Get your kids in the spirit of giving this Christmas with these five easy gift ideas they can make themselves! These gifts are great for parents, grandparents, school friends and teachers and suitable for kids aged 12 months and up.
Kids love craft. While their pocket money may not stretch to buying Dad the latest gadget, your little ones can be involved in the giving process by making their own gifts for friends and family members.
These five easy projects each cost less than $20 and will provide your child with an afternoon of entertainment and a sense of pride from making their very own present to give on Christmas Day.
Remember those plates you used to paint each year for Mum and Dad? The ones in the shopping mall concession stands? Well, painted plates have come a long way since then. Now they’re in a league of their own thanks to the availability of porcelain paint and pens in craft stores around the country. Let your little one get creative with a selection and before you know it you’ll have a new dinner set come Christmas lunch.
- A plain glazed plate or mug
- Porcelain paint or pens of your choice (available at craft stores such as Spotlight for around $10 per colour)
- Brushes, cotton buds, other painting implements
- An oven
- Simply let your child paint or draw directly onto their chosen plate. If a mistake is made, the plate can be washed clean with water before drying.
- Allow to dry for 24 hours before baking for 25 minutes in a 150 degrees Celsius oven. Plates will be dishwasher safe after baking.
Perfect for the baker in the family, these cookies are a cinch to whip up and will store in an airtight container for up to three months. Watch out for little fingers stealing chocolate chips as you fill up the jar!
- 1-litre glass jar
- 1-1/2 cups of self raising flour
- 1-1/2 cups of rolled oats
- A pinch of salt
- 2/3 cup of brown sugar
- 2/3 cup caster sugar
- 100 grams of white chocolate chips
- 100 grams of milk or dark chocolate chips
- A gift card that includes the following: Mix dry ingredients with 250 grams of melted unsalted butter, 2 eggs (lightly beaten) and 2 teaspoons of vanilla paste. Stir until well combined then roll into balls. Place balls 3 centimetres apart on a lined baking tray and bake for 12–15 minutes or until lightly browned.
Layer the dry ingredients in the jar of your choice, starting with the flour, then the brown sugar, the caster sugar, the oats, the dark chocolate chips and the white chocolate chips to give a nice layer effect. Tap the jar lightly to compress ingredients after adding each layer and pack firmly. Seal the jar, tie it with a ribbon and attach a gift card with the instructions.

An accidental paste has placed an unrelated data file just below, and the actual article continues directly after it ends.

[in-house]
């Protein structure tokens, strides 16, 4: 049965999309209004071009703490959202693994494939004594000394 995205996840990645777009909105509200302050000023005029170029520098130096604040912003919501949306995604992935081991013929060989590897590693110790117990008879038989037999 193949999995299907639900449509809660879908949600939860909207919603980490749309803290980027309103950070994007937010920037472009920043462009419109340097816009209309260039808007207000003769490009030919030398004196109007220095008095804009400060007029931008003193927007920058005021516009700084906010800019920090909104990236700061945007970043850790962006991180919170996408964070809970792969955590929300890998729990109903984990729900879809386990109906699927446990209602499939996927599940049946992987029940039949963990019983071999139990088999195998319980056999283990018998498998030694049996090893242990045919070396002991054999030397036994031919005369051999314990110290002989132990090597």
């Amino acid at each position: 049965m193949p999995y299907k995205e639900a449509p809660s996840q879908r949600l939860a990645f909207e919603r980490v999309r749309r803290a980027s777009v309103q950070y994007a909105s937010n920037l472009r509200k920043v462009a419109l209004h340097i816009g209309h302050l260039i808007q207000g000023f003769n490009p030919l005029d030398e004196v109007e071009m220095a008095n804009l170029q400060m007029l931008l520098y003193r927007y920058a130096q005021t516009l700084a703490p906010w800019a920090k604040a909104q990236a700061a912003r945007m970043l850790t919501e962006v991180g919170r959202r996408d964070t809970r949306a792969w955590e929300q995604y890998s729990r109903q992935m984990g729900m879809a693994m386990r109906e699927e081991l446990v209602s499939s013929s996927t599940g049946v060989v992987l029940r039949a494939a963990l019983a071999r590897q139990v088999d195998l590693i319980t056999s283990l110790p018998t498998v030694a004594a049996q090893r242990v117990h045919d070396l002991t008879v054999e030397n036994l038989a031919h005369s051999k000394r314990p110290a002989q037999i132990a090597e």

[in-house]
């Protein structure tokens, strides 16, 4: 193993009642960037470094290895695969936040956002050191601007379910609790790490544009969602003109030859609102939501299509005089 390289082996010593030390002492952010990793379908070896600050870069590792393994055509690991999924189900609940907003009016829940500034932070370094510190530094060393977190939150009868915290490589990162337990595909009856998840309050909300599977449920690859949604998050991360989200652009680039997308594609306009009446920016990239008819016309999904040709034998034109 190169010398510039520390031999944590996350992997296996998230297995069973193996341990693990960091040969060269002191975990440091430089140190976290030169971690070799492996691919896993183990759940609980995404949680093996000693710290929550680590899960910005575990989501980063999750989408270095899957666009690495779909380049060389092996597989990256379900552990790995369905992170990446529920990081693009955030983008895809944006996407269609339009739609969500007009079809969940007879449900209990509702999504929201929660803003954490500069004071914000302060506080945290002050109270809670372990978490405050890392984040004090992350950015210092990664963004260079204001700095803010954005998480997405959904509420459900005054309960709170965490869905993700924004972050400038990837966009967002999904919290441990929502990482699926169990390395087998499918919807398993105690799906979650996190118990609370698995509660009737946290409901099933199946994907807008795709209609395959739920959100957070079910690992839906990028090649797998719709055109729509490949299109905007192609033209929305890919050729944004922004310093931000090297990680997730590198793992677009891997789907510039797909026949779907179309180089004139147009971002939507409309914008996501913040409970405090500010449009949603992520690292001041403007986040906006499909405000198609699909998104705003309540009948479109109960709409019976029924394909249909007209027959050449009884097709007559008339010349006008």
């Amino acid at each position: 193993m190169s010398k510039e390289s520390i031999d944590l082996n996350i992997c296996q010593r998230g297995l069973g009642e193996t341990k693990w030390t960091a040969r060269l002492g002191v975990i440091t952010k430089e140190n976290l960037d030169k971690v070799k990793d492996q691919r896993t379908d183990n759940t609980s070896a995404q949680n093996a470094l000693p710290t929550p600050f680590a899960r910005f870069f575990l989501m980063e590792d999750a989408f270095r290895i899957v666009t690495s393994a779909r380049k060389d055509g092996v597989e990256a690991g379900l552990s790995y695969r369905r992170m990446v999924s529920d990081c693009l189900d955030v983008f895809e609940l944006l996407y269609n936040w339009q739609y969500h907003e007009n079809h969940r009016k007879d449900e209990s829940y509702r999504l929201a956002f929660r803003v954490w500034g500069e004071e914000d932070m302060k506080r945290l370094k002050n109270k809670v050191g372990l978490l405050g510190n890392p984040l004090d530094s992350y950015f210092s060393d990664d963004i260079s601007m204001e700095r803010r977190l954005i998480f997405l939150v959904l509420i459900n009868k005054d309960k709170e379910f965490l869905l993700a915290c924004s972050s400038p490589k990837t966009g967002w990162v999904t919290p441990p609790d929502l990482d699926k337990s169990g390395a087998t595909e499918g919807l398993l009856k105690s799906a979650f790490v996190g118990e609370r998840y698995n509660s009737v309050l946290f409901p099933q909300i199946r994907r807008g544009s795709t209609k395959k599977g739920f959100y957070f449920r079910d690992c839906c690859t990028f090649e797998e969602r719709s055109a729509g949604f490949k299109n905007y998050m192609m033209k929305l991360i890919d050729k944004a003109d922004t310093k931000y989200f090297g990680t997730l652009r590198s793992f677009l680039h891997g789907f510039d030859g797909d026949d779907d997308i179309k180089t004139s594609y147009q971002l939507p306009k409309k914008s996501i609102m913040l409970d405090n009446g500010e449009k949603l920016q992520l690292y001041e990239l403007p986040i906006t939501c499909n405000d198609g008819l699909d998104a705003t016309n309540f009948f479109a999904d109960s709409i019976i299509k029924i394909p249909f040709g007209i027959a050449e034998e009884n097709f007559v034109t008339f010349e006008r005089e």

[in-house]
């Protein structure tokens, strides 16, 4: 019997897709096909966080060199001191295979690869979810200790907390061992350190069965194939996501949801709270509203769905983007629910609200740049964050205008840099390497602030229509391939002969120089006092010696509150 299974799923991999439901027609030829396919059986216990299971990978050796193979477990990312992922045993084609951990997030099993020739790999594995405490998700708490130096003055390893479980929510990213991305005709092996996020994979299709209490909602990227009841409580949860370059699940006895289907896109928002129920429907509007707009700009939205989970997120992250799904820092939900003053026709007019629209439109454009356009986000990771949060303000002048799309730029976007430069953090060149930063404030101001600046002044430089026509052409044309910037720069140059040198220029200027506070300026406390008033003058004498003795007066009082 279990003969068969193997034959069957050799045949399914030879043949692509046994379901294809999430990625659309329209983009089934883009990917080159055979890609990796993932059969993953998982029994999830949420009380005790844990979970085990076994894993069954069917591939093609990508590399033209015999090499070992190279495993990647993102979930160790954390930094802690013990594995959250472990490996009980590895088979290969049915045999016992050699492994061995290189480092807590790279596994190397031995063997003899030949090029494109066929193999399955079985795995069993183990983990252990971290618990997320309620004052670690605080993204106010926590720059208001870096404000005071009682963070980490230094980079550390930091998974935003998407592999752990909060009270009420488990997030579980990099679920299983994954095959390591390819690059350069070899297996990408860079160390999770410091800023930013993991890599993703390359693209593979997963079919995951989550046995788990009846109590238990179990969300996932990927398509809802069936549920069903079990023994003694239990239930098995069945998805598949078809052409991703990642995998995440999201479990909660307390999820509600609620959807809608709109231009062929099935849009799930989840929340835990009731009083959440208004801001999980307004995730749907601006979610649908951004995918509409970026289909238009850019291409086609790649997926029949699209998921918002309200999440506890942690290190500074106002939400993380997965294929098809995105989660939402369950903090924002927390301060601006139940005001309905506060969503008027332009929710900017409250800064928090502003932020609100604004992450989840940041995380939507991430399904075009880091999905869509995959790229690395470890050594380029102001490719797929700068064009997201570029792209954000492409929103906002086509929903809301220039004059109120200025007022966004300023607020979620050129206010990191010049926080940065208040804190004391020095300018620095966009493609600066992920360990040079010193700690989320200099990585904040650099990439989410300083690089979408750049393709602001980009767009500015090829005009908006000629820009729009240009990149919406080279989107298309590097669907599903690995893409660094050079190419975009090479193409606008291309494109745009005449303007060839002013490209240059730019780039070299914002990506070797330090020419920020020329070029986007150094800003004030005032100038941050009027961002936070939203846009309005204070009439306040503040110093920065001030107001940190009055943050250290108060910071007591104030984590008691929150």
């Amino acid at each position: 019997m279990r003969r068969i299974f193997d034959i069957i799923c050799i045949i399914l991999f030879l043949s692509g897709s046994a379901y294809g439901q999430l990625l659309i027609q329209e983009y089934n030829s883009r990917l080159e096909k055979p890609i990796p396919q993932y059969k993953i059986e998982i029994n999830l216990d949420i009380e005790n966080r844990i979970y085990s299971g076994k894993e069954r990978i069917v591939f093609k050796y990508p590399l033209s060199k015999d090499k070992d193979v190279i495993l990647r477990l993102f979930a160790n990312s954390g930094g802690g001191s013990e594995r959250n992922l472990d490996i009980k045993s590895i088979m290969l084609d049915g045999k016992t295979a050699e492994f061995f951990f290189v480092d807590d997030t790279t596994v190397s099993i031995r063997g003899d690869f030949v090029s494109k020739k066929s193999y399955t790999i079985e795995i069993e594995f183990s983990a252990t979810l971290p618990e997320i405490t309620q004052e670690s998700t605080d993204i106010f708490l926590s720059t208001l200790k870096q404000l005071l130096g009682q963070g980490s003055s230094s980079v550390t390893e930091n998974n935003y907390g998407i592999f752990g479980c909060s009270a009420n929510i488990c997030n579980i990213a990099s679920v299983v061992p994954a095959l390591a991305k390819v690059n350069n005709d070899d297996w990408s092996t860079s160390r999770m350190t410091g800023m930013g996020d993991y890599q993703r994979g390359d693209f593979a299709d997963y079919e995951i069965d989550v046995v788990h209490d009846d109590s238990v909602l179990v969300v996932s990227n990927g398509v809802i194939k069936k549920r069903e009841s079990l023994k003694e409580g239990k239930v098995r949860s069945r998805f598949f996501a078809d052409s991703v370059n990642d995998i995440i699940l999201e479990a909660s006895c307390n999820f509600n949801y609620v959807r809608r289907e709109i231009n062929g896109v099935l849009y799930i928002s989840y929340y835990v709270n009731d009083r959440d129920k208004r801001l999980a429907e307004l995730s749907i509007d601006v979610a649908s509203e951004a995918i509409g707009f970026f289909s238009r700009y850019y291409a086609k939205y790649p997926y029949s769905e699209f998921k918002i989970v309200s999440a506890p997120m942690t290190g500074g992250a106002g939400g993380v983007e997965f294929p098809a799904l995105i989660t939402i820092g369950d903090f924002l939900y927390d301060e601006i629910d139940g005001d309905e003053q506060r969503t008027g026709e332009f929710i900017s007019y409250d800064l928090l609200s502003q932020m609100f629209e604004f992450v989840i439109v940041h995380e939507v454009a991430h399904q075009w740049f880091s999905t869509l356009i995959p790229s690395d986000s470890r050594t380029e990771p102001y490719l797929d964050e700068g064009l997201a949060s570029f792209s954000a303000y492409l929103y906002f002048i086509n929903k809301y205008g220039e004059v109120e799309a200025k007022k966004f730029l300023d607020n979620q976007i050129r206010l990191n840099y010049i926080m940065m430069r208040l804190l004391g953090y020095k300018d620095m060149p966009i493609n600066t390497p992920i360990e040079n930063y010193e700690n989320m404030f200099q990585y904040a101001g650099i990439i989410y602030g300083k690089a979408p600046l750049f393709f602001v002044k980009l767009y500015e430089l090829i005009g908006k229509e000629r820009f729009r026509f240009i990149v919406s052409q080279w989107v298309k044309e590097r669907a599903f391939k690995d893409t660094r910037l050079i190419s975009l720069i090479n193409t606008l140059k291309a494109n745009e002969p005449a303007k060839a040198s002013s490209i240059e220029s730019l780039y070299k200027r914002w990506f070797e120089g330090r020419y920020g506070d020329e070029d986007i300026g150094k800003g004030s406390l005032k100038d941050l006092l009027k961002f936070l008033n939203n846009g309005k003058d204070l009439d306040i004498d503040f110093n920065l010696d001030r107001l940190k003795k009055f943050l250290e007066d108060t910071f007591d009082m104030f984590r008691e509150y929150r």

Wool wrapped bracelet
Simple to make but with lots of impact, these bright wool wrapped bracelets are a great gift for school friends. At less than $5 a pop they’re not going to break the budget either!
- 1 wooden bangle (available at your local craft store)
- A selection of wool in colours of your choice
Simply tie a knot of wool around the bangle and start wrapping! To add a new colour tie the two loose ends of wool together and cover the knot by wrapping over it. Or, leave the ends loose for a shabby-chic look. Tie off the wool at the end once you have finished and tuck the loose end in before wearing.
Perfect for a child who has mastered the art of a basic long stitch, these felt purses can be made in any colour. You could even use one as an envelope for a gift voucher.
- A rectangle of felt in the colour of your choice
- A rectangle of felt, or a few scraps of felt, in a complementary colour
- Embroidery cotton in a complementary colour
- An embroidery needle
- A button
- Fold the rectangle of felt into thirds. Iron down flat and pin along the edges to keep it in place.
- Next, sew up each side from the bottom fold to create a pocket. Sew on a button and cut a slit in the top fold to close the envelope.
- Finally, attach a felt motif of your choice to the front using glue (or hand stitching) and you’re ready to give!
As soon as your kid could hold a paint brush you’ve had their masterpieces on the fridge door. Now you can carry their works of art wherever you go with these customised end papers for your 2013 journal or diary.
- A selection of paint, crayons or pencils
- Paint brushes
- A journal or diary of your choice (make sure the end pages are blank and white)
- This is a great project for kids of all ages. For little ones who may be less inclined to stay on the page, you can use the shaving cream paint method to make a print.
- For older kids, let them loose with paints, crayons or pencils. All they need to do is create a picture of their choice on the end pages of the journal.
- If you don’t want your child drawing directly into the book, simply let them draw on a plain piece of paper, trim it to size and glue it into place with spray adhesive.